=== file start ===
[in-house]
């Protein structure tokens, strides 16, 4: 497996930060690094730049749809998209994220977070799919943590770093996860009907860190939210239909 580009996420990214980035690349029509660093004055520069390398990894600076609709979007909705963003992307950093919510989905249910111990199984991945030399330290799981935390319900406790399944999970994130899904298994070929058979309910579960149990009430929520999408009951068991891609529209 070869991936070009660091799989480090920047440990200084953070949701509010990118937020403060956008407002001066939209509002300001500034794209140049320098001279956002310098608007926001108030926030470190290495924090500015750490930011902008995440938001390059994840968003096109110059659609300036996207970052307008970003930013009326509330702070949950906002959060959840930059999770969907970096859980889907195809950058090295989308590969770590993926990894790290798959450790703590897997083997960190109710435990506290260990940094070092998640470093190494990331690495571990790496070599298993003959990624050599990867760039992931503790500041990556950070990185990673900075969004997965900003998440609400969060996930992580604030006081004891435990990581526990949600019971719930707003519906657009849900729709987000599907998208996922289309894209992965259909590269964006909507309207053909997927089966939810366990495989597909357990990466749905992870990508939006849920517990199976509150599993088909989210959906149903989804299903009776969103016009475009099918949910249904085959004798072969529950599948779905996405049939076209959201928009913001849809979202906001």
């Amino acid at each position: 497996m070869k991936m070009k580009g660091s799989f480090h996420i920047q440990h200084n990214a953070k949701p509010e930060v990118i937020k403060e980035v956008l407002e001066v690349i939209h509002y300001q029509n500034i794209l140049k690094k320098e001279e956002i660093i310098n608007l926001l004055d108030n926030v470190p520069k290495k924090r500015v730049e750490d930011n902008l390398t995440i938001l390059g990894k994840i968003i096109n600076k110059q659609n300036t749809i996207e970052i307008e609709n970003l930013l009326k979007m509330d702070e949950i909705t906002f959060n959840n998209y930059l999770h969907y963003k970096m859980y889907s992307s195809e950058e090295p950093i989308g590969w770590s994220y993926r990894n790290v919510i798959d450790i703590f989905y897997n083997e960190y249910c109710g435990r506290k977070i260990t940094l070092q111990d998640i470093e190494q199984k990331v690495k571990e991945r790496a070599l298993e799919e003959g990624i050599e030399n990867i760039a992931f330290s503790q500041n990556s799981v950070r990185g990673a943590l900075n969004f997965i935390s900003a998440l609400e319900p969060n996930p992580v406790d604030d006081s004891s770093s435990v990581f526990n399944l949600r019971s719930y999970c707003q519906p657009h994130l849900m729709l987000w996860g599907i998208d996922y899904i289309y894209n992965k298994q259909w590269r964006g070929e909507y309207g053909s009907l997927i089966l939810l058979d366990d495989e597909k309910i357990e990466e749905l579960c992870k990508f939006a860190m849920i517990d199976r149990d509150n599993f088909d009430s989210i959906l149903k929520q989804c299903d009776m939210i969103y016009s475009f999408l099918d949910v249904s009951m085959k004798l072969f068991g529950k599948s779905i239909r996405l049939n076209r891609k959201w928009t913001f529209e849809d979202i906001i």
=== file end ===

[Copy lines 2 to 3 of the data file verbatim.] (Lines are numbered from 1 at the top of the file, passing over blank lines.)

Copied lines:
């Protein structure tokens, strides 16, 4: 497996930060690094730049749809998209994220977070799919943590770093996860009907860190939210239909 580009996420990214980035690349029509660093004055520069390398990894600076609709979007909705963003992307950093919510989905249910111990199984991945030399330290799981935390319900406790399944999970994130899904298994070929058979309910579960149990009430929520999408009951068991891609529209 070869991936070009660091799989480090920047440990200084953070949701509010990118937020403060956008407002001066939209509002300001500034794209140049320098001279956002310098608007926001108030926030470190290495924090500015750490930011902008995440938001390059994840968003096109110059659609300036996207970052307008970003930013009326509330702070949950906002959060959840930059999770969907970096859980889907195809950058090295989308590969770590993926990894790290798959450790703590897997083997960190109710435990506290260990940094070092998640470093190494990331690495571990790496070599298993003959990624050599990867760039992931503790500041990556950070990185990673900075969004997965900003998440609400969060996930992580604030006081004891435990990581526990949600019971719930707003519906657009849900729709987000599907998208996922289309894209992965259909590269964006909507309207053909997927089966939810366990495989597909357990990466749905992870990508939006849920517990199976509150599993088909989210959906149903989804299903009776969103016009475009099918949910249904085959004798072969529950599948779905996405049939076209959201928009913001849809979202906001």
């Amino acid at each position: 497996m070869k991936m070009k580009g660091s799989f480090h996420i920047q440990h200084n990214a953070k949701p509010e930060v990118i937020k403060e980035v956008l407002e001066v690349i939209h509002y300001q029509n500034i794209l140049k690094k320098e001279e956002i660093i310098n608007l926001l004055d108030n926030v470190p520069k290495k924090r500015v730049e750490d930011n902008l390398t995440i938001l390059g990894k994840i968003i096109n600076k110059q659609n300036t749809i996207e970052i307008e609709n970003l930013l009326k979007m509330d702070e949950i909705t906002f959060n959840n998209y930059l999770h969907y963003k970096m859980y889907s992307s195809e950058e090295p950093i989308g590969w770590s994220y993926r990894n790290v919510i798959d450790i703590f989905y897997n083997e960190y249910c109710g435990r506290k977070i260990t940094l070092q111990d998640i470093e190494q199984k990331v690495k571990e991945r790496a070599l298993e799919e003959g990624i050599e030399n990867i760039a992931f330290s503790q500041n990556s799981v950070r990185g990673a943590l900075n969004f997965i935390s900003a998440l609400e319900p969060n996930p992580v406790d604030d006081s004891s770093s435990v990581f526990n399944l949600r019971s719930y999970c707003q519906p657009h994130l849900m729709l987000w996860g599907i998208d996922y899904i289309y894209n992965k298994q259909w590269r964006g070929e909507y309207g053909s009907l997927i089966l939810l058979d366990d495989e597909k309910i357990e990466e749905l579960c992870k990508f939006a860190m849920i517990d199976r149990d509150n599993f088909d009430s989210i959906l149903k929520q989804c299903d009776m939210i969103y016009s475009f999408l099918d949910v249904s009951m085959k004798l072969f068991g529950k599948s779905i239909r996405l049939n076209r891609k959201w928009t913001f529209e849809d979202i906001i």